Living with my anxiety and depression
We all have those days: bad night’s sleep, stepped in a puddle, tea gone cold. But, sometimes we get a string of bad days, those days turn to weeks. And one day we can wake up, and just not feel right.
Different point of view
When stress piles on we begin to think differently and it changes how we view the world. When our surroundings begin to affect our mind in such a drastic way over a short period of time, it’s definitely not a good thing.
In September of 2014 I started studying Zoology in University College Cork. I’ve wanted to study it since I was a boy, watching Steve Irwin put crocodiles in a headlock.
I remember staring at the TV in my loony tunes pyjamas every morning and thinking“I want to do that!”.
Thirteen years later here I am, studying my dream subject (I’ve yet to headlock a crocodile however). After years of dreaming and hard work, life was where I wanted it to be, but it wasn’t plain sailing.
I normally cope very well in stressful situations. For instance, I didn’t bat an eyelid going through the Leaving Cert, while those around me were loosing their heads. But settling in to college was rough. Very rough.
Alone in a crowd
Of the 120 students in my class I had only spoken to three of them in the first few weeks. I was out of my depth with the sheer volume of people.
I spent many of my classes on my own in the back row, avoiding eye contact with everyone else. I couldn’t make friends.
I lost my voice and found it impossible to speak to anyone. I wanted nothing more than for someone to talk to me, invite me to go get tea, or just acknowledge I was even there.
While trying to make new friends was hard enough, it felt like my friends from school had left me behind as they thrived in the new environment.
I’d hear from them rarely and see them even less. They took to student life like ducks to water, going out on a Thursday, having fun and embracing their new life in the pubs and clubs of the city.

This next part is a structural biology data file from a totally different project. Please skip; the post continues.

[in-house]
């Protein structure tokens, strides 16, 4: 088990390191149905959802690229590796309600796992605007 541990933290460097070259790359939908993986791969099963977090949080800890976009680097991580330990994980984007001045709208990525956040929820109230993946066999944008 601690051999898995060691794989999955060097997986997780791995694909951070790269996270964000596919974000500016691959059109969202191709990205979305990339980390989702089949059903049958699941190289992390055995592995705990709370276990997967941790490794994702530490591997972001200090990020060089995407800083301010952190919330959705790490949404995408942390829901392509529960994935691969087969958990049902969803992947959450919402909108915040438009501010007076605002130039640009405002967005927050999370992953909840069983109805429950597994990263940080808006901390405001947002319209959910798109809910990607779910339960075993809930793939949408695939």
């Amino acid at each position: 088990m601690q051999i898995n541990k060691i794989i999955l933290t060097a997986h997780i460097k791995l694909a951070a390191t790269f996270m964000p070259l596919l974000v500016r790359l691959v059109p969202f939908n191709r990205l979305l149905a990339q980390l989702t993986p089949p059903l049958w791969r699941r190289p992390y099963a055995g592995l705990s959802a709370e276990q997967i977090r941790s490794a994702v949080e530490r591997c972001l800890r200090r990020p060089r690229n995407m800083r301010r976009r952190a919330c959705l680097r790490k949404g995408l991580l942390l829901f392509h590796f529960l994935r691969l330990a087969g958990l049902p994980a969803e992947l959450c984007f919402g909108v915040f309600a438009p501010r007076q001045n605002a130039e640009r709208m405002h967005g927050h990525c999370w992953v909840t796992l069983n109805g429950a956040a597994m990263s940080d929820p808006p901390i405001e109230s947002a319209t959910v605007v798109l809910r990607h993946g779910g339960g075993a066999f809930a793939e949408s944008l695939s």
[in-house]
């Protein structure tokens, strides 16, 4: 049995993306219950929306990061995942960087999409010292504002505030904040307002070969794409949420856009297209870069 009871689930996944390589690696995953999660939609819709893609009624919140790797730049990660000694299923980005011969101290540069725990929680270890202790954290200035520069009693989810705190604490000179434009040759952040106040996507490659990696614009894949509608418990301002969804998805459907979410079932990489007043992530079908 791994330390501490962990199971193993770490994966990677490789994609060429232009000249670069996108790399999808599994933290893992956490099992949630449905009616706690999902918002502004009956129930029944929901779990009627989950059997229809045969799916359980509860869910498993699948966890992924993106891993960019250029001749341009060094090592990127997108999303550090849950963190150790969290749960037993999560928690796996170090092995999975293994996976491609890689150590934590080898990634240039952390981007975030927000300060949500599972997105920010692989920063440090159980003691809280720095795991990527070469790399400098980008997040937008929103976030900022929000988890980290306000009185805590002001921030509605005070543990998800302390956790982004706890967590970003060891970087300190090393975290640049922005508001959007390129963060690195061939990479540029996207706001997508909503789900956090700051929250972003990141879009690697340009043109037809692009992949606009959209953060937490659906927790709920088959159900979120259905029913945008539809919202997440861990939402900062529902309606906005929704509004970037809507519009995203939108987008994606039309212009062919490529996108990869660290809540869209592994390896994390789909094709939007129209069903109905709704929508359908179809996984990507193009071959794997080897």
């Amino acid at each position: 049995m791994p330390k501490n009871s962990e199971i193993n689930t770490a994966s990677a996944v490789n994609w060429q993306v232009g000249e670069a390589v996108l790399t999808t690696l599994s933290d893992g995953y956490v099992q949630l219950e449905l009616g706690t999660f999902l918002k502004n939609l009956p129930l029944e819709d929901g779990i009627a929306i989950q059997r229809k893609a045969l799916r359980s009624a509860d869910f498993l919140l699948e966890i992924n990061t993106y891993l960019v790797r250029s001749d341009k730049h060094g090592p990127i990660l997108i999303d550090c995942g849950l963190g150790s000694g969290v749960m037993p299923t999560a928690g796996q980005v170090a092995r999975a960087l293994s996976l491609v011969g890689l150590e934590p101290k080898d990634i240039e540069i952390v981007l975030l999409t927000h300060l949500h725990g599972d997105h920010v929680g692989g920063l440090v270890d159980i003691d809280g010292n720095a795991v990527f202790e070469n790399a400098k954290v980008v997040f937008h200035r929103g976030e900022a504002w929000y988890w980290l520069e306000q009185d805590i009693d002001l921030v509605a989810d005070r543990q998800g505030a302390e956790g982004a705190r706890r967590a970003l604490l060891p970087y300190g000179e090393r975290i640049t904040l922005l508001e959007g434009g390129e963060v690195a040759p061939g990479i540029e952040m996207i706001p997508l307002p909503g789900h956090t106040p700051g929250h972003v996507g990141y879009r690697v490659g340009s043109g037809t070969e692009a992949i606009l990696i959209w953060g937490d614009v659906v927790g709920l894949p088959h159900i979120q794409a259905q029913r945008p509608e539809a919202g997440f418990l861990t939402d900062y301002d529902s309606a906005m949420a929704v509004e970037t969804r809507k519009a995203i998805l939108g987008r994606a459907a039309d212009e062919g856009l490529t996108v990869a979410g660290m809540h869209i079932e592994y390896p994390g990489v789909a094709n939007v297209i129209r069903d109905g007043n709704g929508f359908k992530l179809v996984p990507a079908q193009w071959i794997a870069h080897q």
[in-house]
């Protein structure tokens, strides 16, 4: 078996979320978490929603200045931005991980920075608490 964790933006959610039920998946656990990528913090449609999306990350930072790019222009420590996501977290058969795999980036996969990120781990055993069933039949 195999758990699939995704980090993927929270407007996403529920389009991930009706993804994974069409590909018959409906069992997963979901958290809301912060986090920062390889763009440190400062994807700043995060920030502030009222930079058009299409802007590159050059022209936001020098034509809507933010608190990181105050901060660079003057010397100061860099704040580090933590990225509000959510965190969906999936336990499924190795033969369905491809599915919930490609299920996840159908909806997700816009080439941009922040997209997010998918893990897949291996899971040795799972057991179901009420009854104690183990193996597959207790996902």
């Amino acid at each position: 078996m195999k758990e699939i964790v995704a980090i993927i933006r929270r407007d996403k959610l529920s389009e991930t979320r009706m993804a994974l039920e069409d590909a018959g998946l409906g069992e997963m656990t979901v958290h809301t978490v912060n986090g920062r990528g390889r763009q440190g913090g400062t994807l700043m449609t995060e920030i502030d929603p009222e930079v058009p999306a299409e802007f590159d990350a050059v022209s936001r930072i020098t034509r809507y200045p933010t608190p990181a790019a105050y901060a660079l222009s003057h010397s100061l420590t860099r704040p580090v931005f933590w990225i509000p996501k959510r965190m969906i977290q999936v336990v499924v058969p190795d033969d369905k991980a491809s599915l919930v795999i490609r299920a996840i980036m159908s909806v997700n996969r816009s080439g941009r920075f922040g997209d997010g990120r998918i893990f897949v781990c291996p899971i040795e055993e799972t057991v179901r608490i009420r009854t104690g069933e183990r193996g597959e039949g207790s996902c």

The idea of clubbing terrifies me; huge crowds, drunks and noise. I was in a relationship at the time and had no reason to join my friends on the prowl.
They invited me along, but when I say invited, it felt like I was hounded with a chorus of “You should come with us!” .. should. Said like it was something expected of me from day one, something I was obliged to do.
That made me feel isolated. I declined the invitation every time, knowing I’d be abandoned like an unwanted pup at the side of the road.
Come October I came to terms with the fact my mental health was slowly deteriorating. The stress of my academic life coupled with the isolation of my social life was taking its toll.
Feeling the pressure
I suffered daily headaches, a bad sleeping pattern and a lapse in concentration. Then, after a long day of college, it all came to a boil.
It was one of those days, nothing went as I wanted it to and the world seemed against me. I had just finished a three hour chemistry lab which I hated to even think about.
I nearly lost myself in that lab, staring at a list of measurements and terms I didn’t understand. One of the girls in the class I had managed to make friends with must have noticed I was distressed, she came over and asked if I was OK. To which I gave the only answer I could manage, “I’m fine”.
Wanting to cry
Then on the train home at after being on the go for nearly 12 hours, I wanted to cry. I just wanted to go home and cry and never have to leave again.
My brain felt like it was trying to break out of my skull, I had bottled up two months’ worth of stress and negative emotion and it had come to a head.